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Posted March 2, 2016

March is National Reading Month

mobile screen

March is Reading Month, and GALILEO counts. Read magazines and journals, ebooks, and lots of other great content, or look for your next fiction or nonfiction book to read in NoveList Plus. If you work in a library or media center, use readers’ advisory tools in NoveList Plus and NoveList K-8 Plus to help match readers to books. These include Lexile ranges, Accelerated Reader assignments, mood- and subject-matching tools, and lots of tips.

Journals and magazines cover a wide range of content, from camping and bicycling to psychology to science and history for leisure reading. GALILEO databases include titles for children, teens, adults, and everyone in-between.

Remember GALILEO is now device-responsive, making it easy to read articles on tablets and smartphones. Just go to GALILEO and you will be presented with the best interface for your device or computer.

Each community subscribes to at least some ebook that can be read on a reader or device. All GALILEO users have access to the academic collection in ebrary. Higher ed institutions subscribe to ebooks on EBSCOhost. K-12 users have access to a small collection of nonfiction books in SIRS Discoverer. Visit our FAQ on ebooks for more information on devices and reading apps.

Posted February 23, 2016

Government Documents for Research: U.S. Documents Webinar and Georgia Documents Resources

A free ACRL webinar on “Enhancing Research Through Government Documents” is designed to help researchers and librarians to understand and find government documents to aid in research on most topics. The webinar will focus mostly on federal government documents, but don’t forget Georgia researchers have a vast storehouse of state government documents in the Georgia Government Publications database. The GGP includes 70,000 documents produced by Georgia state agencies, including annual reports, books and pamphlets, newsletters, transcripts, and Journals of both the House and Senate through 2010.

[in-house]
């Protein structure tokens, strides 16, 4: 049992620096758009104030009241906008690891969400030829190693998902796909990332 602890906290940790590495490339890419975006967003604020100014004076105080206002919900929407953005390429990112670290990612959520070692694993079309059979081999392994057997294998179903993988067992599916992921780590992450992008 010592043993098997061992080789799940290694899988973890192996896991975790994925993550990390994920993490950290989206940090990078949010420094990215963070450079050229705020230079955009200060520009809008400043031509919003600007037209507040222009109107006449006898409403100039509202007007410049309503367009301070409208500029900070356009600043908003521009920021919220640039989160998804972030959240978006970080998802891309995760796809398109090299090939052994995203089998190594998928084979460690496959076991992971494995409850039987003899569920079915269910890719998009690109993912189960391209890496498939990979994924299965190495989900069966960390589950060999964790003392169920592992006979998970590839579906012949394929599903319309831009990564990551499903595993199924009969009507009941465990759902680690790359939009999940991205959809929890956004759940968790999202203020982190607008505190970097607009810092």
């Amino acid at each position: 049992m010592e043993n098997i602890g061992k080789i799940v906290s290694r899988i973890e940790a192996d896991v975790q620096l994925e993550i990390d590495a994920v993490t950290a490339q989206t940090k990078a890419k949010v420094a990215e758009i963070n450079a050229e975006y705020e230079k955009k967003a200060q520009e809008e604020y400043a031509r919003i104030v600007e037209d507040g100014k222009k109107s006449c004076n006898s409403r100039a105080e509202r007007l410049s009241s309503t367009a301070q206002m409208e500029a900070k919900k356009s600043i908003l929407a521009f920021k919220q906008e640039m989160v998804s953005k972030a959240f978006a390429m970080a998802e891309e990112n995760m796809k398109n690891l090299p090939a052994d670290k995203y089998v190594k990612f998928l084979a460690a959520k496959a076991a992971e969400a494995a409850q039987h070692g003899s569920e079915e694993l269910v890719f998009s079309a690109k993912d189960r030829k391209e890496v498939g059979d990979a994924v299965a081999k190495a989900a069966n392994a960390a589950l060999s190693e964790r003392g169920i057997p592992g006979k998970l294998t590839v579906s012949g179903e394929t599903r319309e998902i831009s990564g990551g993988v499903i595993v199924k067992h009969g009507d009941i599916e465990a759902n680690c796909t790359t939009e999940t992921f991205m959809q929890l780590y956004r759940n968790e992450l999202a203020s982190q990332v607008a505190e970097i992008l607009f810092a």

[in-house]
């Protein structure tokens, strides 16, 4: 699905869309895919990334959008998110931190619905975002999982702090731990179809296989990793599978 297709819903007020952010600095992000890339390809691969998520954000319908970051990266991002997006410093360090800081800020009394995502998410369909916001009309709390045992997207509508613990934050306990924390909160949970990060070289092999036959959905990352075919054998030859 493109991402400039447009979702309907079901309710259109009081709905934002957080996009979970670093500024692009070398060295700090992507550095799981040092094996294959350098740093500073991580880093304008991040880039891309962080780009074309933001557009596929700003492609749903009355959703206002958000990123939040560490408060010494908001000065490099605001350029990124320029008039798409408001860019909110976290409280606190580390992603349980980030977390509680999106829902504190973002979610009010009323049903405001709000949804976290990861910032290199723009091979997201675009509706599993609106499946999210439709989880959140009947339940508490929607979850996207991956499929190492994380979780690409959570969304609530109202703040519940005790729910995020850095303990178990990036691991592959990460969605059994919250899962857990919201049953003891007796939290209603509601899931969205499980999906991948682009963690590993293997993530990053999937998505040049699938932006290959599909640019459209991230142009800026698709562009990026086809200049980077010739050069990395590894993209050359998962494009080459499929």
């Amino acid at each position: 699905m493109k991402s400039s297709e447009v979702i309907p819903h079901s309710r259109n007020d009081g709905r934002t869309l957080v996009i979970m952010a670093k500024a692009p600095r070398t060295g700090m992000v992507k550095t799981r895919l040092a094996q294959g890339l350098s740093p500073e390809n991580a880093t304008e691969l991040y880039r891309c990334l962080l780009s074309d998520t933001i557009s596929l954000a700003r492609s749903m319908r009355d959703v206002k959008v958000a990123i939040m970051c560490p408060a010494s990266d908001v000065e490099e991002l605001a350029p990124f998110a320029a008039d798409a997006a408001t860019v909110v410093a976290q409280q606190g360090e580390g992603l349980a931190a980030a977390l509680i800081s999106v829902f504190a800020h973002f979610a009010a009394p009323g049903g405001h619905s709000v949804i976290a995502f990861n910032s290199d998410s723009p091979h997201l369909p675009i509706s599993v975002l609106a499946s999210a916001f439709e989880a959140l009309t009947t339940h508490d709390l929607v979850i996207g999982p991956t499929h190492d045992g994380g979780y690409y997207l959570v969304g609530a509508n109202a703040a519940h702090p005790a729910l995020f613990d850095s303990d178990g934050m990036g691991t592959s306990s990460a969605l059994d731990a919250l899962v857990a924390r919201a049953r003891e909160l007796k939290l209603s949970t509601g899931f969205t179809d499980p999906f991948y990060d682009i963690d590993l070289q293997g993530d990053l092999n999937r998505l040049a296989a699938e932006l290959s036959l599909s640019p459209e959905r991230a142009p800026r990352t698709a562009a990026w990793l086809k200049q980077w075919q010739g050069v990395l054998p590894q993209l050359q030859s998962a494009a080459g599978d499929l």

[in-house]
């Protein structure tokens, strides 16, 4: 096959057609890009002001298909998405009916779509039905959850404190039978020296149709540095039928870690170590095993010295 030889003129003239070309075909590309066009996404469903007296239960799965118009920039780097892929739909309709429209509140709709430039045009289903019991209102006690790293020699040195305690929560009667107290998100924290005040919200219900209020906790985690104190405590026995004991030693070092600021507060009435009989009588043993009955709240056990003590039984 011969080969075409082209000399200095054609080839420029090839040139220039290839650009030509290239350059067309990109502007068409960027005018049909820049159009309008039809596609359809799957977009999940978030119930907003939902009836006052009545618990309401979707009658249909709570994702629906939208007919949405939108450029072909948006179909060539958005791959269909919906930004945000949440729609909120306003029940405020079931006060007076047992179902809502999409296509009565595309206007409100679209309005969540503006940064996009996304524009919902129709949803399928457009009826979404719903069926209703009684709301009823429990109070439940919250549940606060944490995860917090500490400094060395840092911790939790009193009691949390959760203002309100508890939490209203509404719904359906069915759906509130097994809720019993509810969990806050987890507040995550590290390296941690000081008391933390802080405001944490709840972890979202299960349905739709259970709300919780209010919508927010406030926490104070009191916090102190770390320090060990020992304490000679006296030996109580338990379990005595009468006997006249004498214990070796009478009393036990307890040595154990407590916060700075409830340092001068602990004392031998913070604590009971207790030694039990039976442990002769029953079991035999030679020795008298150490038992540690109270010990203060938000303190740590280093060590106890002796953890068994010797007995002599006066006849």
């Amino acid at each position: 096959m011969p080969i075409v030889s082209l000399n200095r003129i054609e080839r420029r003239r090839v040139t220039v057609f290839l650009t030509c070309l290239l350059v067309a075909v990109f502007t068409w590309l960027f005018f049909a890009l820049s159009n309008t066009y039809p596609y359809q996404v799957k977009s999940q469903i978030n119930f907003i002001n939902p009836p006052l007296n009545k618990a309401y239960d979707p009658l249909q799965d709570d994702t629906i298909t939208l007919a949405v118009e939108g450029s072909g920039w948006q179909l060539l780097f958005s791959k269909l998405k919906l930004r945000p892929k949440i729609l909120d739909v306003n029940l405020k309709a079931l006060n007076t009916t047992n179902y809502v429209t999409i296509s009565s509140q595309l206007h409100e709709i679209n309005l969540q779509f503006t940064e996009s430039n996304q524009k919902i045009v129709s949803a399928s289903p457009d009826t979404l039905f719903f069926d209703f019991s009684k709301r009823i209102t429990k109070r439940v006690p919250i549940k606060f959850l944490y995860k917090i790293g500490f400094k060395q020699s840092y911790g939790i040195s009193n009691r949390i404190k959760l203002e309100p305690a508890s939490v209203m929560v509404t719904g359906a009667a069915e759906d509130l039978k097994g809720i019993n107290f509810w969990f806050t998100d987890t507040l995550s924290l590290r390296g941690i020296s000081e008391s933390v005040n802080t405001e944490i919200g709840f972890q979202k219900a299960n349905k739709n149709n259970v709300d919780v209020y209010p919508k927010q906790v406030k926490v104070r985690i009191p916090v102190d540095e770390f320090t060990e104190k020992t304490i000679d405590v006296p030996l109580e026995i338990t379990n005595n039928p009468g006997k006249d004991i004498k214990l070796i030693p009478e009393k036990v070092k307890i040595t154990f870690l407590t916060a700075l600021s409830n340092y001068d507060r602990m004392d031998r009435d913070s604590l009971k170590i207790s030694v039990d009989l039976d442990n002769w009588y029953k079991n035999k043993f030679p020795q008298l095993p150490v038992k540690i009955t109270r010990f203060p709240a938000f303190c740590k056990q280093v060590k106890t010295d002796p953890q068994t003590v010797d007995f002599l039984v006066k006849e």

ACRL Webinar: Enhancing Research Through Government Documents
March 10, 2:00-3:00 PM
Historic and current U.S. government documents offer researchers an opportunity to gain insight into the laws and regulations that impact individuals across all sectors of society. This webinar provides examples of specific government documents that can be used in various research areas including Native American studies, financial regulation, African American studies, environmental protection, and Women’s studies, with a focus on how understanding the past informs our understanding of the present.

Posted February 5, 2016

Happy Birthday, Hank Aaron!

hank aaron “Hammerin’ Hank” Aaron is considered one of the greatest baseball players of all-time. Aaron of was born on this day in 1934 in Mobile, Alabama to Estalla and Herbert Aaron. He decided to become a baseball player after seeing Jackie Robinson give a speech during a spring training game he attended in Mobile with his father. Since his high school did not have a baseball team, he decided to play softball. He was offered a contract his junior year for the Negro American League’s Indianapolis Clowns. It wasn’t long before major league scouts noticed him and the Boston Braves bought out contract midway through his first season with the Clowns. After the Atlanta Braves’ starting left fielder, Bobby Thomson, injured his ankle, Aaron was called to fill his spot in the lineup where he hit a home run in his first at-bat. This was the first of many homeruns during his 21-season career with the Atlanta Braves. He set many records during his career including breaking Babe Ruth’s home run record by hitting his 715th on April 8, 1974, at Atlanta–Fulton County Stadium. He ended his career with 755 home runs. This record stood until 2007.

Some links may not work off site. Log in to GALILEO first for access.

Posted February 3, 2016

Milledgeville Historic Newspapers Archive Enhanced; DjVu No Longer Required


Milledgeville Historic Newspapers Archive is now compatible with all current browsers. Users are no longer required to download the DjVu plugin to view newspaper pages in this archive.